Basics: 2003, softcover, 448 pages, 3,400+ color illustrations of 850 species, range maps
Of the three best field guides to cover all of Australia, this is no less than the second best. It's a great field guide and does a thorough job of covering all Australia's birds (plus many outlying islands) and of illustrating the various plumages. It also contains a unique trait not found in the other books, which is to include identification tips within the plate next to the bird. I really like this feature because it immediately draws my eye to the key features to be examined as the bird quickly moves through the trees. As a cautionary note, these notes are typed in a small font size, which might necessitate reading glasses for some people.
The plates contain 2-6 species in each with anywhere from 8-31 different illustrations. Most of the plates contain only 10-15 illustrations. For those with many illustrations, the plates can be very busy, especially with all the ID tips written next to the birds. Somehow, even with all the illustrations, the birds are still portrayed in a nice size in the plates. This is probably due to the somewhat larger size of this book. It will fit into only the largest of your vest pockets; and, you'll feel its weight.
As for the artwork, it is good and does an excellent job at illustrating the many plumages and poses. The drawing style is unique and might be labeled as "textured". This if from visible lineation or pencil strokes. At times, this adds more pattern to the bird than what is truly present in the field; thus, this might be a distractor for some people.
The text provided on the left page is extremely helpful, detailed, and well written. Another unique feature is this text typically does not contain the identification material. Instead, nearly all of it is typed onto the plate itself with the bird. The additional material starts with behavioral aspects of the bird that help to identify it. More notes are given for the variations within subspecies. Further notes address voice, habitat, status, and tips to help distinguish the bird from a similar species. For me, this information is slightly better than in the other field guides. The descriptions of the voices is also noteworthy.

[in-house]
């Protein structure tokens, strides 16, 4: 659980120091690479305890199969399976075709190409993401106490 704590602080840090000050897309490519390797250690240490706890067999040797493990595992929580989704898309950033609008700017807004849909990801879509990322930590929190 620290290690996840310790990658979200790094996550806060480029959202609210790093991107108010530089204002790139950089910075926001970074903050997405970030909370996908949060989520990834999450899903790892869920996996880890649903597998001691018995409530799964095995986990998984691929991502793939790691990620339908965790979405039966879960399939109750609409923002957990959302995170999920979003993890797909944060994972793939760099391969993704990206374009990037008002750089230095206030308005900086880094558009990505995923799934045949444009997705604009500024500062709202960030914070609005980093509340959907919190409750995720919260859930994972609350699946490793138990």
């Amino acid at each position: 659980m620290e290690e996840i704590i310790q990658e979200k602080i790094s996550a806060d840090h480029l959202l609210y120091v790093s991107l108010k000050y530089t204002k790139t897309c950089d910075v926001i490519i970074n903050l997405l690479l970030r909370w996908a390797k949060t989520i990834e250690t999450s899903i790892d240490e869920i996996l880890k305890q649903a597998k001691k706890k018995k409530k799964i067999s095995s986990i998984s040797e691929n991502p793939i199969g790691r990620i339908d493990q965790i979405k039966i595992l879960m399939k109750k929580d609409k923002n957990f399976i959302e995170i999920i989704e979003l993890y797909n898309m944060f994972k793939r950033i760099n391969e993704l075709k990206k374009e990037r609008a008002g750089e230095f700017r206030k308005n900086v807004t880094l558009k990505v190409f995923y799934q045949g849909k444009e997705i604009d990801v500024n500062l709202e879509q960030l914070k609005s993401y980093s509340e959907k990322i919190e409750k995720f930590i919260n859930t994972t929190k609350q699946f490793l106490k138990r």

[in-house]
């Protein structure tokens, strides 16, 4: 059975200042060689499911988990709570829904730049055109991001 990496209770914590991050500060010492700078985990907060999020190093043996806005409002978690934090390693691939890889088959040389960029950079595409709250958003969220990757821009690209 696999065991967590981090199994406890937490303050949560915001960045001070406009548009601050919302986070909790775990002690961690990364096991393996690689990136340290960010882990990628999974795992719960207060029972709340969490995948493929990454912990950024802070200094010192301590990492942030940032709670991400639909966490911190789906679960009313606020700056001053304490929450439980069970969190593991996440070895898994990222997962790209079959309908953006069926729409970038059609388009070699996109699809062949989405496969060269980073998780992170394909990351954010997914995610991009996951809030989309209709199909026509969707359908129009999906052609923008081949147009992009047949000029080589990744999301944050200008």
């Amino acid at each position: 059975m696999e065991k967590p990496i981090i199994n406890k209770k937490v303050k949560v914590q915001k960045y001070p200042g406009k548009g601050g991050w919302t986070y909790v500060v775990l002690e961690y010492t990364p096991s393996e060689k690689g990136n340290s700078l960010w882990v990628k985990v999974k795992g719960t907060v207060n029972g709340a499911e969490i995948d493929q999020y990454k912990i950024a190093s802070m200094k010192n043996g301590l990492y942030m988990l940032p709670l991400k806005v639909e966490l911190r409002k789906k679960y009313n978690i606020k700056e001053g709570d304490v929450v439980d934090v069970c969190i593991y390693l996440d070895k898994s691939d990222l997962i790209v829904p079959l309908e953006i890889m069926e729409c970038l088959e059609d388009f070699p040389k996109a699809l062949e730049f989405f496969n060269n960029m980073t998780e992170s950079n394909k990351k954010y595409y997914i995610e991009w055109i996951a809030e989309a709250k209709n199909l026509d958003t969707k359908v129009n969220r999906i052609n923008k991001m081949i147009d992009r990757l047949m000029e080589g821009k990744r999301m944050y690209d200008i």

The maps also employ a unique feature. Instead of merely coloring in the range of the bird, the author uses up to three different shades of blue to represent the concentration of sightings or the likelihood of presence. When distinct subspecies are present, a separate color is used in the ranges. This technique effectively and quickly displays the contrasting ranges of the subspecies.
Lastly, two other unique elements are added to the back of the book. A 68-page section contains color illustrations of the nests and eggs of all the breeding birds along with a concise paragraph about the nest, material, eggs, brood size, and fledglings. This might not be appreciated by everyone since it adds more weight and thickness to the book (17% larger). A 10-page section contains additional plates and text on the species found on various outlying islands (e.g., Christmas, Lord Howe, Norfolk, Heard, and Cocos-Keeling Islands).
This book will serve you quite well in the field anywhere in Australia. It is also available in a compact format with 70 fewer pages, isjust a little shorter and is about half as wide; and, minus the nesting section. Two other books by Simpson/Day and by Pizzey (the 7th editions for both) are at least equals to this book. Only as a matter of personal opinion, I think the Simpson/Day book has better plates.
I've listed several related books below...
1) Birds of Australia, 7th ed. by Simpson/Day
2) The Field Guide to the Birds of Australia, 7th ed. by Pizzey
3) Photographic Field Guide: Birds of Australia by Flegg
4) Australian Birds: A Concise Photographic Field Guide by Trounson
5) The Atlas of Australian Birds by Blakers
6) Birds in the Australian High Country by Frith
7) Complete Book of Australian Birds by Reader's Digest
8) A Photographic Guide to Birds of Australia by Rowland
9) The Birds of Prey of Australia by Debus
10) A Field Guide to Nests & Eggs of Australian Birds by Beruldsen
11) Where to Find Birds in Australia by Bransbury
(written by Soleglad at Avian Review or Avian Books, October 2008)